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I guess it's quite a common problem in databinding scenarios. What do you usually do, if you are running a batch update and want to avoid that a propertychanged-dependend calculations/actions/whatever are executed for every single update?

The first thing which usually comes to my mind, is to either introduces a new boolean or unhook/hook the eventhandler, ...

What I don't like about this approaches is:

  • they introduce new complexity (has to be maintained, ...)
  • they are error prone, because you have to make sure that a suppressed notifications are sent afterwards

I'm wondering if somebody addressed this problem already in a more convenient way that is more easy to handle?

tia Martin

Edit: not to missunderstand me. I know about the things .NET provides like RaiseListChangedEvents from BindingList, ... They are all addressing the problem in more/less the same way as I described, but I'm searching for a different way which doesn't have to listed drawbacks. Maybe I'm on the wrong track, but I though I give it a try here...

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3 Answers 3

up vote 2 down vote accepted

There isn't a single one-size-fits-all solution, unfortunately. I've applied or seen the following solutions:

  1. There are two singals. One signal is emitted when the change comes from a user action, the other always fires. This allows to distinguish between changes in the UI and updates by code.

  2. A boolean to protect code

  3. The property event framework stops propagating events automatically when a value didn't really change.

  4. A freeze/thaw method on the signal or the signal manager (i.e. the whole framework)

  5. A way to merge signals into a single one. You can do N updates and they get collected into M signals where M <= N. If you change the same property 100 times, you still only get 1 signal.

  6. Queuing of signals (instead of synchronous execution). The queuing code can then merge signals, too. I've used this with great success in an application that doesn't have a "Save" button. All changes are saved to the database as you make them. When you change a text, the changes are merged over a certain time (namely until the previous DB update returns) and then, they are committed as a single change.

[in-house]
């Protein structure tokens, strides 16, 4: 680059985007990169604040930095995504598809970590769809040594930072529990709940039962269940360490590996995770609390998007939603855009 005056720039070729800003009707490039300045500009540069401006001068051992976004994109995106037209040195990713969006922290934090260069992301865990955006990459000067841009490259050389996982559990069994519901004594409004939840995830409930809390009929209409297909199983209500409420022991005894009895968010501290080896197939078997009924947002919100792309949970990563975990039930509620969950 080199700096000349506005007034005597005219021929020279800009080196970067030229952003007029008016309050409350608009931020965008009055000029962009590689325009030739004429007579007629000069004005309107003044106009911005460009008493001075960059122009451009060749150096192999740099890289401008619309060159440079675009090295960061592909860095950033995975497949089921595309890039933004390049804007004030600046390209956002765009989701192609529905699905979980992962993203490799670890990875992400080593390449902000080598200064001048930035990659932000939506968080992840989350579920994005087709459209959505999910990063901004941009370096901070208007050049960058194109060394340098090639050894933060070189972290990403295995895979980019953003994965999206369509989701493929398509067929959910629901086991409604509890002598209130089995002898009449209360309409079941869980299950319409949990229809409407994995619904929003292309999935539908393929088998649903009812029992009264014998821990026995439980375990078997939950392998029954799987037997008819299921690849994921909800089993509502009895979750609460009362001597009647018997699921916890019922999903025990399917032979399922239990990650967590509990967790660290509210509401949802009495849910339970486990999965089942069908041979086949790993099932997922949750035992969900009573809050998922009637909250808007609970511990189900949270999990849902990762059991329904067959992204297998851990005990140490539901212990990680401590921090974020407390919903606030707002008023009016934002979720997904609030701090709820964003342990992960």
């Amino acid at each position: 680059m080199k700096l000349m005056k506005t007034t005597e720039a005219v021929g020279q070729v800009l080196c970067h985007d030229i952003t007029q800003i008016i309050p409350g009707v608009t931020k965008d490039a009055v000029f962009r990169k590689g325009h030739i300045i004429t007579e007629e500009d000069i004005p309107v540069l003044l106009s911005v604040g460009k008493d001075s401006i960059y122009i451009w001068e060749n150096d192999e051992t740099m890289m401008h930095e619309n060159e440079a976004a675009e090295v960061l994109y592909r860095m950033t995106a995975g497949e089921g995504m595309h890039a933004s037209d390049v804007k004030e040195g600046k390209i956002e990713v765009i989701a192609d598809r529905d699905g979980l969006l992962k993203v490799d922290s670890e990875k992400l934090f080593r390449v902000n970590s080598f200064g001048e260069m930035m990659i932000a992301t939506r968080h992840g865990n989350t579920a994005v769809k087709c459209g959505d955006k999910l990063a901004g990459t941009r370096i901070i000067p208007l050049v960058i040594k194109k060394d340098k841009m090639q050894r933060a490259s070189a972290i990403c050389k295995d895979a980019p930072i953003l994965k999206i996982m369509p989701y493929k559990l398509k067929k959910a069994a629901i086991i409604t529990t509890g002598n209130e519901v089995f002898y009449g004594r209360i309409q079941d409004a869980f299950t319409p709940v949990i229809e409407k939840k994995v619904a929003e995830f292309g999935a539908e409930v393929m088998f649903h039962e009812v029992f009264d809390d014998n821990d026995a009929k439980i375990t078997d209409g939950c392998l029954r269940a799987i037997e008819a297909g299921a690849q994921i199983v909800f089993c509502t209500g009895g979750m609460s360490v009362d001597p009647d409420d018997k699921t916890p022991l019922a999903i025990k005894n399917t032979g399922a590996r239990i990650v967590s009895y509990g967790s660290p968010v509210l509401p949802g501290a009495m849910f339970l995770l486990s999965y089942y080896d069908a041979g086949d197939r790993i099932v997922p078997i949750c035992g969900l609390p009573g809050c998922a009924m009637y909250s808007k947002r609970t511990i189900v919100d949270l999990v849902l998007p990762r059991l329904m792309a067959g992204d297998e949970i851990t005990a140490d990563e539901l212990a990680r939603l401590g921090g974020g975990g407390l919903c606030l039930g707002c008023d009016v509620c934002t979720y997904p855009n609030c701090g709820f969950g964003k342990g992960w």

7. An API to set several values at once; only a single signal is emitted.

  8. The signal framework can send signals at different levels of granularity. Say you have a person with a name. When you change the name, you get two signals: One for the name change and one "instance field changed". So if you only care "has something changed", then you can hook into the instance instead of all the fields.

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What platform? The post makes me think .NET.

What is the underlying objects? For example, BindingList<T> as a source allows you to disable notifications by setting RaiseListChangedEvents to false while doing the update.

Other than that (or similar); yes, disconnect the binding during big updates

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Yes I'm talking about .NET, imho it's independed of the underlying object, because either I use RaiseListChangedEvents or I implement something similar myself. But I'm not sure if both are really the best "available" way to address this problem... –  Martin Moser Jul 24 '09 at 13:40

The easiest route to take is to use the BindingSource component for your data binding. Instead of binding your controls to a particular object (or IList), use that object as the DataSource for the BindingSource, then bind the controls to the BindingSource.

The BindingSource class has SuspendBinding() and ResumeBinding() functions.

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this helps only to avoid unnecessary UI updates, but it doesn't prevent execution of code in the ViewModels especially if they are Master-Detail and the Master listens on events from the details –  Martin Moser Jul 24 '09 at 13:47
    
In that case your only TRUE approach for this has to be preventing the object from raising the event in the first place. There can't be a generic solution for it. –  Adam Robinson Jul 24 '09 at 14:58

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